8 Tips for Cold Weather Painting
It is tempting to paint in colder weather to keep you comfortable, but the job could suffer because of the temperature. Water-based exterior paint cannot cure properly if the weather is too chilly. Most paint manufacturers recommend the temperature for proper paint is at least 50° F during application, and go no lower than 32° F overnight while drying. If you take on a painting job during potentially cooler temperatures, here are 8 tips for cold weather painting.
1. Check the forecast.
Make sure to check the extended forecast for several days of dry weather. The temperatures must not go below 50°F during the painting process, and 32°F during drying and overnight. The paint can take up to two days to dry and the temperature must be monitored during this time. If the drying phase is interrupted by low temperatures, a proper cure might not be achieved.
2. Keep the substrate dry.
The weather might be cooler, but the biggest challenge tends to be the moisture in the air. Dew on surfaces can drip from gutters or windows giving moisture a chance to get trapped in one of your coats reducing the longevity of your paint. By waiting until after 10 a.m. to paint, the sun will have a chance to burn off leftover overnight moisture and give you a dry surface to work with.
3. Work midday.
Begin prep work in the early day, but make sure to paint between 10 a.m. and 2 p.m. so surface and paint temperatures are stable and within the manufacturer guidelines. If you end painting by mid-afternoon, the paint should have time to cure before dew and cold temperatures set in.
4. Follow the sun.
During hot weather, painters follow the shade around the building to paint. In cold weather, the opposite stands true. Use the warmth of the sun as you paint so you’ll have a warmer, dryer work space.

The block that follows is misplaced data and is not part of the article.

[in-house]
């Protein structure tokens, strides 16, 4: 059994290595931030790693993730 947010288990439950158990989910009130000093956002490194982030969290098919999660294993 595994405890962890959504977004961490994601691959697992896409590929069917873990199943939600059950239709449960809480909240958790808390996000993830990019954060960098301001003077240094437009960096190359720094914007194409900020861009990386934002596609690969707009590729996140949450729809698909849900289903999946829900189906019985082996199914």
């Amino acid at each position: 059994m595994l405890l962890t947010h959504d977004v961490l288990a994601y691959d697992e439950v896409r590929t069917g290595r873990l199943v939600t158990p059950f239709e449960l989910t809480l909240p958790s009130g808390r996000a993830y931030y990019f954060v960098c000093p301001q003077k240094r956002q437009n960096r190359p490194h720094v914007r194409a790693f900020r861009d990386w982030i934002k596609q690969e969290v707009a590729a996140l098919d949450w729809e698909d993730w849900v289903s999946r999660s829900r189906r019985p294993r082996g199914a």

5. Use cold weather tools.
Because the temperatures are lower, brushes, rollers and other tools must be used in a thicker paint. For the most part, a nylon/polyester paint brush or chinex blend paint brush will work better because they are generally a bit stiffer to begin with.
6. Use low temperature paint.
Paint has come along way in recent years. There are a good many manufacturers who are now creating paints specifically for use in cold temperatures. These paints are more stable and tend to get lumpy or even freeze.
7. Put off second coats.
Plan ahead to give longer wait times for second coats. The cold weather will make the coats take a significantly longer time to dry. You will not be able to apply the second coat immediately. For some darker pigments, doubling drying time is recommended.
8. Cold weather coatings.
If you choose to use a coating made for cold weather, do not mix it with any thinners. Do not add anything such as antifreeze or chemicals to make it hold viscosity. Confirm your needs with the professional selling you the paint before you make your final purchases.
Cold weather painting can be a challenge, but if you follow these tips, your project is sure to be perfect.